nullification crisis- By Wyatt Calvin
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John Quincy Adams signed a law that established a high tariff and strongly hurt southern economy. Southerners called it the "tariff of abominations." Jackson did not reduce it when he was in office.
Jackson signed a tariff that helped ease the tension in the issue, but it wasn't enough for satisfaction. John C. Calhoun, the vice president, left to go to the senate and fight against the tariff.
Calhoun led politicians in south Carolina to organize the ordinance of nullification, meaning they would refuse to obey the law. Some even wanted to secede.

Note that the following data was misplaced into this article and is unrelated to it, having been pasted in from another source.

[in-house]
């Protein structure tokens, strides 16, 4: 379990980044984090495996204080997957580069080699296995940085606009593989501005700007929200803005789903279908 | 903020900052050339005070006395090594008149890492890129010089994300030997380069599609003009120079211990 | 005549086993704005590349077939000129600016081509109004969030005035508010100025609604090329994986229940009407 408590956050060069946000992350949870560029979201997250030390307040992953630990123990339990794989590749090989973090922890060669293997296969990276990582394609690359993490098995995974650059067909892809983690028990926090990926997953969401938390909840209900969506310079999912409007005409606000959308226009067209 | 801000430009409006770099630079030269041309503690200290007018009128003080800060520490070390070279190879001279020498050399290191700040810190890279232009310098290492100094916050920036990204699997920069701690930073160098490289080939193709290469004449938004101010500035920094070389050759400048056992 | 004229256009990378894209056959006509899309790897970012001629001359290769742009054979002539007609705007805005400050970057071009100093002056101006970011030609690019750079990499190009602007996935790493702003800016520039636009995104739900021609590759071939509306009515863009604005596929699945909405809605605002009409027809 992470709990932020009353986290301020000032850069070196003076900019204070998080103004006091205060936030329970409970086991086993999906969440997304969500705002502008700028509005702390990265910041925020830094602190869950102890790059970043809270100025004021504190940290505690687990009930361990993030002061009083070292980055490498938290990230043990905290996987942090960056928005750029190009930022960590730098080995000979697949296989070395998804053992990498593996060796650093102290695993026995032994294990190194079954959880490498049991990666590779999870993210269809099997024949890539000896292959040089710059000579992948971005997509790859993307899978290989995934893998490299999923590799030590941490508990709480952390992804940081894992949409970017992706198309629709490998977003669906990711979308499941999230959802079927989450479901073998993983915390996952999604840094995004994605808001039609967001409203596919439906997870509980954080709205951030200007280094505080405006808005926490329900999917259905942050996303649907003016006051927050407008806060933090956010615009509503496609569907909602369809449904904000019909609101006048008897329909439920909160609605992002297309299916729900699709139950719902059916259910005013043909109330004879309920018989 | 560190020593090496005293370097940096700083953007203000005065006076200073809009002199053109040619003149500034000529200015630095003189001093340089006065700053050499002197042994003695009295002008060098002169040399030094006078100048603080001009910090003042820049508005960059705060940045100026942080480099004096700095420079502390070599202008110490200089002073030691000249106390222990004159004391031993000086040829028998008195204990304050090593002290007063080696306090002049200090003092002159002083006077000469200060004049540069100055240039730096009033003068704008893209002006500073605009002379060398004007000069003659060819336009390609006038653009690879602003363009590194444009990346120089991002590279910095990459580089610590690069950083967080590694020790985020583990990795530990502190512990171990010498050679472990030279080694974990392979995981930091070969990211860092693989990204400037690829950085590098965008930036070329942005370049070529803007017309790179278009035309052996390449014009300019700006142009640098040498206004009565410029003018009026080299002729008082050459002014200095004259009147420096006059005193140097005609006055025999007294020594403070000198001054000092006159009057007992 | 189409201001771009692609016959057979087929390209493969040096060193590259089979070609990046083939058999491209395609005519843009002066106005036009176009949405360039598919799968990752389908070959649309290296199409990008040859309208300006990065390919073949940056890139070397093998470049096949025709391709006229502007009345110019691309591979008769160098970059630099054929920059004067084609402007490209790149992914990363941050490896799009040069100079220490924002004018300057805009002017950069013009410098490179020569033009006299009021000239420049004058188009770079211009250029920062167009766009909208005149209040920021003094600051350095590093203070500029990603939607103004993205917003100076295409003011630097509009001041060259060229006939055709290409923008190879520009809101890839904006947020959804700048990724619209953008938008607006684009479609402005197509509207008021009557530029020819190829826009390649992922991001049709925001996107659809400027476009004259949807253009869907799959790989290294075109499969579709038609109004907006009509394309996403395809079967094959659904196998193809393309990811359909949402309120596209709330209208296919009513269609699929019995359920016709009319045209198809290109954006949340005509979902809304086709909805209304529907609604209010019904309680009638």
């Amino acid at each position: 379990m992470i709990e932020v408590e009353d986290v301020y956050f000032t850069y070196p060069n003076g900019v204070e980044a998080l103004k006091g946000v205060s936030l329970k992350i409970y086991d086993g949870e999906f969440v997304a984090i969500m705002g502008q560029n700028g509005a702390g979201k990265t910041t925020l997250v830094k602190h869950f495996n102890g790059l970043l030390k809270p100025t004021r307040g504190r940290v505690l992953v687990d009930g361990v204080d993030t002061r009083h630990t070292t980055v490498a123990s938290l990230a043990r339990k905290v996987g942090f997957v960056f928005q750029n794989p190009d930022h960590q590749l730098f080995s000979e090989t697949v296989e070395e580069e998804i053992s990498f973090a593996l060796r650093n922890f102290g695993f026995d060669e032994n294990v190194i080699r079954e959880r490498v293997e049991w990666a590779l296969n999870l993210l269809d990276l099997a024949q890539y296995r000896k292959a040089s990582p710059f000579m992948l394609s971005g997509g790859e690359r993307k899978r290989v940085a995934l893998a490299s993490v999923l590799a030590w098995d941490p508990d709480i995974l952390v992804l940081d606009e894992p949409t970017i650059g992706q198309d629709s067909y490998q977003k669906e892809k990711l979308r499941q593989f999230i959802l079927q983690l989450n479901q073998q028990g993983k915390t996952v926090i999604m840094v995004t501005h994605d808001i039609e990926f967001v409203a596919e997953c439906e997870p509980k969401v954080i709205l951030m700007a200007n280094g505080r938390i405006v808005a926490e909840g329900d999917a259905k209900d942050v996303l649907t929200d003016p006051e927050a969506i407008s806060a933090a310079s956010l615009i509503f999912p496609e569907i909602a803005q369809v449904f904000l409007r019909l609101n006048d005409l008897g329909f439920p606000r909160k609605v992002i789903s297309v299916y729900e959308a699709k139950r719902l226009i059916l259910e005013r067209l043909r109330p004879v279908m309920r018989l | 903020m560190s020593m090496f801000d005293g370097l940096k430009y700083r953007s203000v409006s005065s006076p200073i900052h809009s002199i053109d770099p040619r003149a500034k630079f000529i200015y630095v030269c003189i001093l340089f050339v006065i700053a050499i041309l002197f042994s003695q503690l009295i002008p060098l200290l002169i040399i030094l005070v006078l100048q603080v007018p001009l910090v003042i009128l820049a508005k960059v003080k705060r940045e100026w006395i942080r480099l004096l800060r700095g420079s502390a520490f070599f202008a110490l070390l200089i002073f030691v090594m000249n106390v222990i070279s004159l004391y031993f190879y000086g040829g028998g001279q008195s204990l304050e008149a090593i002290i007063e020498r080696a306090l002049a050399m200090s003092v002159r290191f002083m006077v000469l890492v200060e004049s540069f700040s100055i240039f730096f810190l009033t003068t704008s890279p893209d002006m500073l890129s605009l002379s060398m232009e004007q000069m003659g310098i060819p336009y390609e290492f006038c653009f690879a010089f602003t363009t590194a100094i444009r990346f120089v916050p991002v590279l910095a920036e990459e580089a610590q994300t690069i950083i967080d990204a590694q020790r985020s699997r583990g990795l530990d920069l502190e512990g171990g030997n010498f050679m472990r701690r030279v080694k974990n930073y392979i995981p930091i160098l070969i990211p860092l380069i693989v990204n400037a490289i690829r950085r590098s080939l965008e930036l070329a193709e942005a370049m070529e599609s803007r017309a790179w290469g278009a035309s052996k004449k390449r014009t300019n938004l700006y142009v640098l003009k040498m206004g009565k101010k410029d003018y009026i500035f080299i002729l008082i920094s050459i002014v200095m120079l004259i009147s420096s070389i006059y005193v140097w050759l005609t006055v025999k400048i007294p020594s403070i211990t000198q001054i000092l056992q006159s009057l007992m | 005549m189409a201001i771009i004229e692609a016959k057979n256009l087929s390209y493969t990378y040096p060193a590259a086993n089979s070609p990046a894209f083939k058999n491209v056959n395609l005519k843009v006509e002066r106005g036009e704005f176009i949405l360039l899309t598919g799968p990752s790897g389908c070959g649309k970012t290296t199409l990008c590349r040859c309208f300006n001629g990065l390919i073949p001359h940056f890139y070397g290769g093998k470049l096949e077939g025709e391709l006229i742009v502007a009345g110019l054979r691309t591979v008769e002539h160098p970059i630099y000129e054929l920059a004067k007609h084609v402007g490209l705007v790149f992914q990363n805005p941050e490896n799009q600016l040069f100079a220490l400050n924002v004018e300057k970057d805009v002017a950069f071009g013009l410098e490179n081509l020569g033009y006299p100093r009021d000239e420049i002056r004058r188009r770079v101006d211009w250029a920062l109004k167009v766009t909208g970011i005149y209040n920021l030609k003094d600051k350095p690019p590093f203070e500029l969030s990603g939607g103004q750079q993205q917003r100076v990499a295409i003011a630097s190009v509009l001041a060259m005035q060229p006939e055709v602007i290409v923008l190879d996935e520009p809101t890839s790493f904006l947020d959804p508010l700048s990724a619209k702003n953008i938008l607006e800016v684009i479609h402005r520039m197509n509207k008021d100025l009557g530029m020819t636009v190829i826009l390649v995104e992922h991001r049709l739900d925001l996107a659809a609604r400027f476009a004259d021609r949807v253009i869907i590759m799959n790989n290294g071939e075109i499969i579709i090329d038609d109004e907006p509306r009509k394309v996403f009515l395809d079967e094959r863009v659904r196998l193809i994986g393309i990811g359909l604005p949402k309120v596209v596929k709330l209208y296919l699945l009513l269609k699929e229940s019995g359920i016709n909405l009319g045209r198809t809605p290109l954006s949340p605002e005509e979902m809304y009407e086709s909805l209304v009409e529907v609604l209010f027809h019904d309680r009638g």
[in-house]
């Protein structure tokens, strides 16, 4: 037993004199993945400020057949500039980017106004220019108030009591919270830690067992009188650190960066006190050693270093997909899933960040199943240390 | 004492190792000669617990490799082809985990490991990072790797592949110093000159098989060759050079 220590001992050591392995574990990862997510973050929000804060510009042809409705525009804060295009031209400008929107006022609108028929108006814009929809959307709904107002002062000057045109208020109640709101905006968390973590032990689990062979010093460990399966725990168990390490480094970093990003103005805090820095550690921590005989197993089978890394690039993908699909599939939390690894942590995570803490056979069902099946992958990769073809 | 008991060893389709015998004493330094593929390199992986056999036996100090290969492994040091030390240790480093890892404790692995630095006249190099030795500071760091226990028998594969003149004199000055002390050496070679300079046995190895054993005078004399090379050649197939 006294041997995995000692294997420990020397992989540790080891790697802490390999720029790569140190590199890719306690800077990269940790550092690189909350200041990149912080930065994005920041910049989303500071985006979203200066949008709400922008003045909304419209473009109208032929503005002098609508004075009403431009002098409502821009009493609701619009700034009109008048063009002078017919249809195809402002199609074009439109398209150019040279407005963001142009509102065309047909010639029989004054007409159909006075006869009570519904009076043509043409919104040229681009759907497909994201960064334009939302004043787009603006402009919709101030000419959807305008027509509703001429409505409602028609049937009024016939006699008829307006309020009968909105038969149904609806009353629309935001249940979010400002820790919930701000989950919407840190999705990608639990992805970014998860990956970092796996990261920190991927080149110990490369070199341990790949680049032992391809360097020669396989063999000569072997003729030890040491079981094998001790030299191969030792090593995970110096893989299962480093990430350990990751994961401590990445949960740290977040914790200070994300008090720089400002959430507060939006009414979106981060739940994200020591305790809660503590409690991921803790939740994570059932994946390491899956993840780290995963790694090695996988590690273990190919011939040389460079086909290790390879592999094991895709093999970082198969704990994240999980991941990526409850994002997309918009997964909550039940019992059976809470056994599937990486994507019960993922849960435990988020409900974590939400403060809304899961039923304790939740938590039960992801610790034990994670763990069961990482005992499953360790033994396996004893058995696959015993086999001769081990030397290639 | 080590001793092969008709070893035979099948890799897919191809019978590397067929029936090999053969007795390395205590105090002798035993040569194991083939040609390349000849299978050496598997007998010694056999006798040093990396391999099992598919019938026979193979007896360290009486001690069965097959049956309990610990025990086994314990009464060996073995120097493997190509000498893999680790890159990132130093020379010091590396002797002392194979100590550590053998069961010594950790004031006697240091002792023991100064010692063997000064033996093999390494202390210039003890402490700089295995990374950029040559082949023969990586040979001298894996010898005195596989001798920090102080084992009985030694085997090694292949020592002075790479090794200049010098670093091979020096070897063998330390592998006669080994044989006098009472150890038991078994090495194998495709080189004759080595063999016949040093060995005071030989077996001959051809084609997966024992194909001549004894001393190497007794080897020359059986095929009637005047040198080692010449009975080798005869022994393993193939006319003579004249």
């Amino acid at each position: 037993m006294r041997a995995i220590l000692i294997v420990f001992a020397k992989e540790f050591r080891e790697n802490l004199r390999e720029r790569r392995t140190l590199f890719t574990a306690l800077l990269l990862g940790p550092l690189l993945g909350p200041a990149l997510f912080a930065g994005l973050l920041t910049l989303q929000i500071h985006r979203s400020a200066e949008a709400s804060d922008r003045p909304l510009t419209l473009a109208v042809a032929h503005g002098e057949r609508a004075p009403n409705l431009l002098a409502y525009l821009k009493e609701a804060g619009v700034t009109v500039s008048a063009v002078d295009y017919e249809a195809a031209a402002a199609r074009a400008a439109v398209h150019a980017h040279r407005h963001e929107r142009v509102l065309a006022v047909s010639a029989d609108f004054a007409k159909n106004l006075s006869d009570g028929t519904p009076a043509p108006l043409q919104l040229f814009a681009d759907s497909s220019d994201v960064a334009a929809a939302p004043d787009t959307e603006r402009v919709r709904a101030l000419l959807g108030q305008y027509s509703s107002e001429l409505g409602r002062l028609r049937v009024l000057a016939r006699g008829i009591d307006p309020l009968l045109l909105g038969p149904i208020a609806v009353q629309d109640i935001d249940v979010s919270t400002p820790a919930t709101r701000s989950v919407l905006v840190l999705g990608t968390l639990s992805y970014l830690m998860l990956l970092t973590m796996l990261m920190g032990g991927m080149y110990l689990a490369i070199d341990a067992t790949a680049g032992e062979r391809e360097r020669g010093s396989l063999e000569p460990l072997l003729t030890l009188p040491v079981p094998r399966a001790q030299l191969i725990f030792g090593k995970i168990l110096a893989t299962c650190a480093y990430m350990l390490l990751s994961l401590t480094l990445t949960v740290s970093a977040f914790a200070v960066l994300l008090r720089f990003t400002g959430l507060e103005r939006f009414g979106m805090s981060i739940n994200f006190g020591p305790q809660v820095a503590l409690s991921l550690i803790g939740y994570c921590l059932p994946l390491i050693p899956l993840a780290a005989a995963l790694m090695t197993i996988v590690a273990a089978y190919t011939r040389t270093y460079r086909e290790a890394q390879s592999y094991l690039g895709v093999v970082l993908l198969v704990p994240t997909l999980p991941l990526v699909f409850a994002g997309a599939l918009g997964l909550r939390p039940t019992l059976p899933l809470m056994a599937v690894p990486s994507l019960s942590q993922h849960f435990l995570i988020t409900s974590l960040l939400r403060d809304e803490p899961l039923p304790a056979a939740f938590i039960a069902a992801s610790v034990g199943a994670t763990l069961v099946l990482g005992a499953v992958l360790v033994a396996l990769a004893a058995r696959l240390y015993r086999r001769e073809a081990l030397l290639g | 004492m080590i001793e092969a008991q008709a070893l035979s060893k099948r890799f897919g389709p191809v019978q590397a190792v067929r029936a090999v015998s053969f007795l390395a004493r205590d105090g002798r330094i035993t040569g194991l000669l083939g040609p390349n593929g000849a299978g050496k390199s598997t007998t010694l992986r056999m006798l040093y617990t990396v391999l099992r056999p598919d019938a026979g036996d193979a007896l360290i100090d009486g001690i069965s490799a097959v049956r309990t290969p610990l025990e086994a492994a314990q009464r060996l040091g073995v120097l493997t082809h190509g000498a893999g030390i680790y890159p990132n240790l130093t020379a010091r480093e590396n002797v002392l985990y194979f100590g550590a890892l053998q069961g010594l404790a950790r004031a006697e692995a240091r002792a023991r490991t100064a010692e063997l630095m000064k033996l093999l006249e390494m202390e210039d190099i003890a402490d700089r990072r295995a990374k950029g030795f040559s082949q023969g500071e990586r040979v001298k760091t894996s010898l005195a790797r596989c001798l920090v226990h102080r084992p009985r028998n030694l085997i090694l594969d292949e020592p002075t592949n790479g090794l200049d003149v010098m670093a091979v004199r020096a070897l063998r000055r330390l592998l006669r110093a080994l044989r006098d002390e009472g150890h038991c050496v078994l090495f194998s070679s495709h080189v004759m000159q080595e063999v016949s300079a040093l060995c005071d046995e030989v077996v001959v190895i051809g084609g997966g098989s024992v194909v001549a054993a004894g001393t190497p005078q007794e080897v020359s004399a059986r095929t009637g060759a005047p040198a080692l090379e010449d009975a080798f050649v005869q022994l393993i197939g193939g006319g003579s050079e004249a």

Jackson responded by issuing the force bill, meaning he could use military force against south Carolina if they did not cooperate. This way, their threat of secession could not be executed.
South Carolina agreed to compromise on the new tariff to avoid issues. Despite this, they still nullified the force bill. Jackson considerably won, but secession and nullification issues weren't settled.
That is the history of the nullification crisis.
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